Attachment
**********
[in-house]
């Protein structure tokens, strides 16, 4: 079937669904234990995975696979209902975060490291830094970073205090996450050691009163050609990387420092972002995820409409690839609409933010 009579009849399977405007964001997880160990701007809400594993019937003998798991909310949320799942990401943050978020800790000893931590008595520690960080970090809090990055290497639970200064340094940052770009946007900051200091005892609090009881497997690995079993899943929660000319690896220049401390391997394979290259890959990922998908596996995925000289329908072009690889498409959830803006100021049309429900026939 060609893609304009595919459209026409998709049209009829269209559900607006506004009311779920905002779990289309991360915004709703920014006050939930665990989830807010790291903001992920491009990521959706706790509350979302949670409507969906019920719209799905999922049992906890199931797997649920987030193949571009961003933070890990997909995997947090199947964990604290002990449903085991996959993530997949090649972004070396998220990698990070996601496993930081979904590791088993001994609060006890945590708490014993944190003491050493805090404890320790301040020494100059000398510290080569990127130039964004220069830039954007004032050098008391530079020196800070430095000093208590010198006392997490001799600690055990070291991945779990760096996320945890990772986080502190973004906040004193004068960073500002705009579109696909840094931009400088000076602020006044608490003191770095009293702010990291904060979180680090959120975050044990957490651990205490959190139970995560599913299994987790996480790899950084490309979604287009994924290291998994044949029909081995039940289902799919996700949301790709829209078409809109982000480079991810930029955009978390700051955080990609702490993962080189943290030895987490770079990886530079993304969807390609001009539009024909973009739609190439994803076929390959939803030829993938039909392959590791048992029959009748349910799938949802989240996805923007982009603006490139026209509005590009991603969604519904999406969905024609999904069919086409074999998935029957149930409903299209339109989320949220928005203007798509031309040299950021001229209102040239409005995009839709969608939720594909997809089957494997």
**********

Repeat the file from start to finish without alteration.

[in-house]
């Protein structure tokens, strides 16, 4: 079937669904234990995975696979209902975060490291830094970073205090996450050691009163050609990387420092972002995820409409690839609409933010 009579009849399977405007964001997880160990701007809400594993019937003998798991909310949320799942990401943050978020800790000893931590008595520690960080970090809090990055290497639970200064340094940052770009946007900051200091005892609090009881497997690995079993899943929660000319690896220049401390391997394979290259890959990922998908596996995925000289329908072009690889498409959830803006100021049309429900026939 060609893609304009595919459209026409998709049209009829269209559900607006506004009311779920905002779990289309991360915004709703920014006050939930665990989830807010790291903001992920491009990521959706706790509350979302949670409507969906019920719209799905999922049992906890199931797997649920987030193949571009961003933070890990997909995997947090199947964990604290002990449903085991996959993530997949090649972004070396998220990698990070996601496993930081979904590791088993001994609060006890945590708490014993944190003491050493805090404890320790301040020494100059000398510290080569990127130039964004220069830039954007004032050098008391530079020196800070430095000093208590010198006392997490001799600690055990070291991945779990760096996320945890990772986080502190973004906040004193004068960073500002705009579109696909840094931009400088000076602020006044608490003191770095009293702010990291904060979180680090959120975050044990957490651990205490959190139970995560599913299994987790996480790899950084490309979604287009994924290291998994044949029909081995039940289902799919996700949301790709829209078409809109982000480079991810930029955009978390700051955080990609702490993962080189943290030895987490770079990886530079993304969807390609001009539009024909973009739609190439994803076929390959939803030829993938039909392959590791048992029959009748349910799938949802989240996805923007982009603006490139026209509005590009991603969604519904999406969905024609999904069919086409074999998935029957149930409903299209339109989320949220928005203007798509031309040299950021001229209102040239409005995009839709969608939720594909997809089957494997």